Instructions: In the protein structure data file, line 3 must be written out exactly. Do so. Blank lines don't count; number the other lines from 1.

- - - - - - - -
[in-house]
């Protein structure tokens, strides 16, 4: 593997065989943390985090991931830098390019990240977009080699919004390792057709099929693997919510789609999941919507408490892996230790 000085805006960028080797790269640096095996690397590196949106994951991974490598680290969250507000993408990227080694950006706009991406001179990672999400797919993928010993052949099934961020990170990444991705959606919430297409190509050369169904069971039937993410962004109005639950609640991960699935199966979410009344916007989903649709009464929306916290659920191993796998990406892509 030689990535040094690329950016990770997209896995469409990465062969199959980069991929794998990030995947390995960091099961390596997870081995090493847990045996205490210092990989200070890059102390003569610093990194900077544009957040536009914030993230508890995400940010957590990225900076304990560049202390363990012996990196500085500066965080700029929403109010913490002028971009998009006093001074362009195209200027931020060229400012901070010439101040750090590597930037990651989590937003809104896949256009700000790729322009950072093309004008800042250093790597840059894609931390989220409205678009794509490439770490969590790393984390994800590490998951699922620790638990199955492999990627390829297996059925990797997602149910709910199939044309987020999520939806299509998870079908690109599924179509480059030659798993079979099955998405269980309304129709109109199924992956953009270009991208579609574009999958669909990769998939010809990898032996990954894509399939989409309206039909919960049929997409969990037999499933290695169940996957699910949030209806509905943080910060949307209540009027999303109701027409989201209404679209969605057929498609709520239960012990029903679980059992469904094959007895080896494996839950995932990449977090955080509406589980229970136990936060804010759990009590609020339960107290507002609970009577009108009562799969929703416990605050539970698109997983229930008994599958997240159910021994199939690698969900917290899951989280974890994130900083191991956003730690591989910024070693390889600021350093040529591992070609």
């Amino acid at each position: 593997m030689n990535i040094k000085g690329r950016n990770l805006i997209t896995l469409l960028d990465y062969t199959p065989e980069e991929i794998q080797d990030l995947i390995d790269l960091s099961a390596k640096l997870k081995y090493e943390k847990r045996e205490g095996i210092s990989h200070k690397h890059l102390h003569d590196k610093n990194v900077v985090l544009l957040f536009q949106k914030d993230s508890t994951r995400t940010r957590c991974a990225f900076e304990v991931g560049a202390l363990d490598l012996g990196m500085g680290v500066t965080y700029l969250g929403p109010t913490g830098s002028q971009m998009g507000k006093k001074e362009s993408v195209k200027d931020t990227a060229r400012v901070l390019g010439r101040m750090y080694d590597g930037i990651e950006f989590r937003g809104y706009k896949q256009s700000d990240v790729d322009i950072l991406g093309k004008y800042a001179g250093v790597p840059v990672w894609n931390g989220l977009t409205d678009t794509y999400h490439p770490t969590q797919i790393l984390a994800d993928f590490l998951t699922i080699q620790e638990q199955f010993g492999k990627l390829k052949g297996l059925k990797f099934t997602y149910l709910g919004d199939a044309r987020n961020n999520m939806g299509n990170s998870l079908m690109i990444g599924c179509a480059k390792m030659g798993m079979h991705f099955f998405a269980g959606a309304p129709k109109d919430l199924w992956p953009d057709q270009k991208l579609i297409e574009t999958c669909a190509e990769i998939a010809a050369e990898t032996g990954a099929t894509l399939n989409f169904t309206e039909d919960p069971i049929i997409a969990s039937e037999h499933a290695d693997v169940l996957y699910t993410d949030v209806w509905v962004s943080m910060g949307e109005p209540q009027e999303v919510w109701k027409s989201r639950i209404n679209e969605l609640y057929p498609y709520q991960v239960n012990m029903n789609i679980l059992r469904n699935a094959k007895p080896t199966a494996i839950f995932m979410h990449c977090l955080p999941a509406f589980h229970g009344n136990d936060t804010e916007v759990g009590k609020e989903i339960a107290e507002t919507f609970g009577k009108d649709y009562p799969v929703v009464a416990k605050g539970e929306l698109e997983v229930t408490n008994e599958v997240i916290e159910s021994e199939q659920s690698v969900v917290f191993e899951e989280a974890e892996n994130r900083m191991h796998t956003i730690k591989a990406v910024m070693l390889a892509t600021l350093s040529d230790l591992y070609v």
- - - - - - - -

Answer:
């Amino acid at each position: 593997m030689n990535i040094k000085g690329r950016n990770l805006i997209t896995l469409l960028d990465y062969t199959p065989e980069e991929i794998q080797d990030l995947i390995d790269l960091s099961a390596k640096l997870k081995y090493e943390k847990r045996e205490g095996i210092s990989h200070k690397h890059l102390h003569d590196k610093n990194v900077v985090l544009l957040f536009q949106k914030d993230s508890t994951r995400t940010r957590c991974a990225f900076e304990v991931g560049a202390l363990d490598l012996g990196m500085g680290v500066t965080y700029l969250g929403p109010t913490g830098s002028q971009m998009g507000k006093k001074e362009s993408v195209k200027d931020t990227a060229r400012v901070l390019g010439r101040m750090y080694d590597g930037i990651e950006f989590r937003g809104y706009k896949q256009s700000d990240v790729d322009i950072l991406g093309k004008y800042a001179g250093v790597p840059v990672w894609n931390g989220l977009t409205d678009t794509y999400h490439p770490t969590q797919i790393l984390a994800d993928f590490l998951t699922i080699q620790e638990q199955f010993g492999k990627l390829k052949g297996l059925k990797f099934t997602y149910l709910g919004d199939a044309r987020n961020n999520m939806g299509n990170s998870l079908m690109i990444g599924c179509a480059k390792m030659g798993m079979h991705f099955f998405a269980g959606a309304p129709k109109d919430l199924w992956p953009d057709q270009k991208l579609i297409e574009t999958c669909a190509e990769i998939a010809a050369e990898t032996g990954a099929t894509l399939n989409f169904t309206e039909d919960p069971i049929i997409a969990s039937e037999h499933a290695d693997v169940l996957y699910t993410d949030v209806w509905v962004s943080m910060g949307e109005p209540q009027e999303v919510w109701k027409s989201r639950i209404n679209e969605l609640y057929p498609y709520q991960v239960n012990m029903n789609i679980l059992r469904n699935a094959k007895p080896t199966a494996i839950f995932m979410h990449c977090l955080p999941a509406f589980h229970g009344n136990d936060t804010e916007v759990g009590k609020e989903i339960a107290e507002t919507f609970g009577k009108d649709y009562p799969v929703v009464a416990k605050g539970e929306l698109e997983v229930t408490n008994e599958v997240i916290e159910s021994e199939q659920s690698v969900v917290f191993e899951e989280a974890e892996n994130r900083m191991h796998t956003i730690k591989a990406v910024m070693l390889a892509t600021l350093s040529d230790l591992y070609v």